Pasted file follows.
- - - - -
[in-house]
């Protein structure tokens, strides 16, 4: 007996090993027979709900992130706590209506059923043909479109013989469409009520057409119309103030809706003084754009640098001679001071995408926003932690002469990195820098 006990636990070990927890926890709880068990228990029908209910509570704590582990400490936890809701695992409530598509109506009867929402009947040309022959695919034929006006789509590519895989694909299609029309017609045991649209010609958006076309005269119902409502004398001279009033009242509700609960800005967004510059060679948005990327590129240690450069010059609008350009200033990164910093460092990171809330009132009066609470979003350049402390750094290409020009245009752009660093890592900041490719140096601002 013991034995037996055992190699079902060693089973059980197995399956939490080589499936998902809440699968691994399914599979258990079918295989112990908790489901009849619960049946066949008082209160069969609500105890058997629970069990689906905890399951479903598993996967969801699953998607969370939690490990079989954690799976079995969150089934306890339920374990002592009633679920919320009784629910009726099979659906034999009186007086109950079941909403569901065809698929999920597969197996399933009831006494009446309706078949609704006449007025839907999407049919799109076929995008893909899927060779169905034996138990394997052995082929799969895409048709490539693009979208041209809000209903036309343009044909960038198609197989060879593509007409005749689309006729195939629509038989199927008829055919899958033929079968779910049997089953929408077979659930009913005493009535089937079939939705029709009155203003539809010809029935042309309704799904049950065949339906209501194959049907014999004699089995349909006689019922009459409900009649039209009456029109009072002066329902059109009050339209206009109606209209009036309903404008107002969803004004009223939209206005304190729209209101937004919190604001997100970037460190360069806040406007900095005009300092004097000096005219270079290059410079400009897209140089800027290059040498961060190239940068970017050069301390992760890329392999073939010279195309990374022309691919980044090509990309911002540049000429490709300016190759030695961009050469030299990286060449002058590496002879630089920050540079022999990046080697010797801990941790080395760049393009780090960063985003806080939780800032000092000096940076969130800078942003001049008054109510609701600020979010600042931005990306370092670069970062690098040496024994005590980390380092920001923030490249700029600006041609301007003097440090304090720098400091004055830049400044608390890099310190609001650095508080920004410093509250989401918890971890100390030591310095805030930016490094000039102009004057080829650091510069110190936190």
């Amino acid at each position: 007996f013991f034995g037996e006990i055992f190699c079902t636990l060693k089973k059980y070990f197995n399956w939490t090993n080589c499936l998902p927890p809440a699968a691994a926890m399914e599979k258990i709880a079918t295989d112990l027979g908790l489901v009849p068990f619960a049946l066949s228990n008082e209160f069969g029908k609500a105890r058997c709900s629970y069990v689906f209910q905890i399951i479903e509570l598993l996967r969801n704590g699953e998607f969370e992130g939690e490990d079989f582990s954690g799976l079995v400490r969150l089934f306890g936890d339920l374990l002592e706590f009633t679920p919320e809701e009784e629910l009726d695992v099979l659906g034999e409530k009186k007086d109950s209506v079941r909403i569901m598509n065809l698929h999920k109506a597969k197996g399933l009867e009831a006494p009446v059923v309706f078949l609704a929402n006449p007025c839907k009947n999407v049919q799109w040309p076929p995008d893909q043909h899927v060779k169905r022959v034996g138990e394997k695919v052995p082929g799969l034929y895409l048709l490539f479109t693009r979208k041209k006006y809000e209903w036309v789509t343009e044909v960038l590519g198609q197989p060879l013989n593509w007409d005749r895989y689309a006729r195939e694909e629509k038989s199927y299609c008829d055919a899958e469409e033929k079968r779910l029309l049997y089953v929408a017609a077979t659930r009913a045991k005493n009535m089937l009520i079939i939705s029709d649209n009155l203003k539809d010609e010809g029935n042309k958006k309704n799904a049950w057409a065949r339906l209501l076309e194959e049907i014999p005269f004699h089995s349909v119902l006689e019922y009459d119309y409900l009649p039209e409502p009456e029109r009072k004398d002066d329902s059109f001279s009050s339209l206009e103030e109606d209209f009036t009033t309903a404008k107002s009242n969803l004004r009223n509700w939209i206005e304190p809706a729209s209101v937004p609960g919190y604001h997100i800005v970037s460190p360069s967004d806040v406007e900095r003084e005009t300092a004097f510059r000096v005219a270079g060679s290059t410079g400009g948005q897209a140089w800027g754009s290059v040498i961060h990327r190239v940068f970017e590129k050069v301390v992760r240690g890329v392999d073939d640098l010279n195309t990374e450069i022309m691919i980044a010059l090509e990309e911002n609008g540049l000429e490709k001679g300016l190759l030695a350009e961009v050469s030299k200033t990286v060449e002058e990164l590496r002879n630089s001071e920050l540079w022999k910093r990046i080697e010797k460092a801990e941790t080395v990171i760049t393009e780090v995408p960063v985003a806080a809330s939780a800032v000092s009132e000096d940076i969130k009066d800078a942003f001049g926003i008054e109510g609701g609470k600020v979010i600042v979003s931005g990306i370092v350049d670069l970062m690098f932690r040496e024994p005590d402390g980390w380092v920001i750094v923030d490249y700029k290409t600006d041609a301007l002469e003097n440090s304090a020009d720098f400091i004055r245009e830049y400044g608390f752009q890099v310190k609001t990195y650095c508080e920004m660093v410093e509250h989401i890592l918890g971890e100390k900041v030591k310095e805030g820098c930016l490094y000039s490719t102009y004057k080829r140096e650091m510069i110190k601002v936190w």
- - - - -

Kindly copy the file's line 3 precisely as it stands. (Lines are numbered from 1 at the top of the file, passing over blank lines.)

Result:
């Amino acid at each position: 007996f013991f034995g037996e006990i055992f190699c079902t636990l060693k089973k059980y070990f197995n399956w939490t090993n080589c499936l998902p927890p809440a699968a691994a926890m399914e599979k258990i709880a079918t295989d112990l027979g908790l489901v009849p068990f619960a049946l066949s228990n008082e209160f069969g029908k609500a105890r058997c709900s629970y069990v689906f209910q905890i399951i479903e509570l598993l996967r969801n704590g699953e998607f969370e992130g939690e490990d079989f582990s954690g799976l079995v400490r969150l089934f306890g936890d339920l374990l002592e706590f009633t679920p919320e809701e009784e629910l009726d695992v099979l659906g034999e409530k009186k007086d109950s209506v079941r909403i569901m598509n065809l698929h999920k109506a597969k197996g399933l009867e009831a006494p009446v059923v309706f078949l609704a929402n006449p007025c839907k009947n999407v049919q799109w040309p076929p995008d893909q043909h899927v060779k169905r022959v034996g138990e394997k695919v052995p082929g799969l034929y895409l048709l490539f479109t693009r979208k041209k006006y809000e209903w036309v789509t343009e044909v960038l590519g198609q197989p060879l013989n593509w007409d005749r895989y689309a006729r195939e694909e629509k038989s199927y299609c008829d055919a899958e469409e033929k079968r779910l029309l049997y089953v929408a017609a077979t659930r009913a045991k005493n009535m089937l009520i079939i939705s029709d649209n009155l203003k539809d010609e010809g029935n042309k958006k309704n799904a049950w057409a065949r339906l209501l076309e194959e049907i014999p005269f004699h089995s349909v119902l006689e019922y009459d119309y409900l009649p039209e409502p009456e029109r009072k004398d002066d329902s059109f001279s009050s339209l206009e103030e109606d209209f009036t009033t309903a404008k107002s009242n969803l004004r009223n509700w939209i206005e304190p809706a729209s209101v937004p609960g919190y604001h997100i800005v970037s460190p360069s967004d806040v406007e900095r003084e005009t300092a004097f510059r000096v005219a270079g060679s290059t410079g400009g948005q897209a140089w800027g754009s290059v040498i961060h990327r190239v940068f970017e590129k050069v301390v992760r240690g890329v392999d073939d640098l010279n195309t990374e450069i022309m691919i980044a010059l090509e990309e911002n609008g540049l000429e490709k001679g300016l190759l030695a350009e961009v050469s030299k200033t990286v060449e002058e990164l590496r002879n630089s001071e920050l540079w022999k910093r990046i080697e010797k460092a801990e941790t080395v990171i760049t393009e780090v995408p960063v985003a806080a809330s939780a800032v000092s009132e000096d940076i969130k009066d800078a942003f001049g926003i008054e109510g609701g609470k600020v979010i600042v979003s931005g990306i370092v350049d670069l970062m690098f932690r040496e024994p005590d402390g980390w380092v920001i750094v923030d490249y700029k290409t600006d041609a301007l002469e003097n440090s304090a020009d720098f400091i004055r245009e830049y400044g608390f752009q890099v310190k609001t990195y650095c508080e920004m660093v410093e509250h989401i890592l918890g971890e100390k900041v030591k310095e805030g820098c930016l490094y000039s490719t102009y004057k080829r140096e650091m510069i110190k601002v936190w």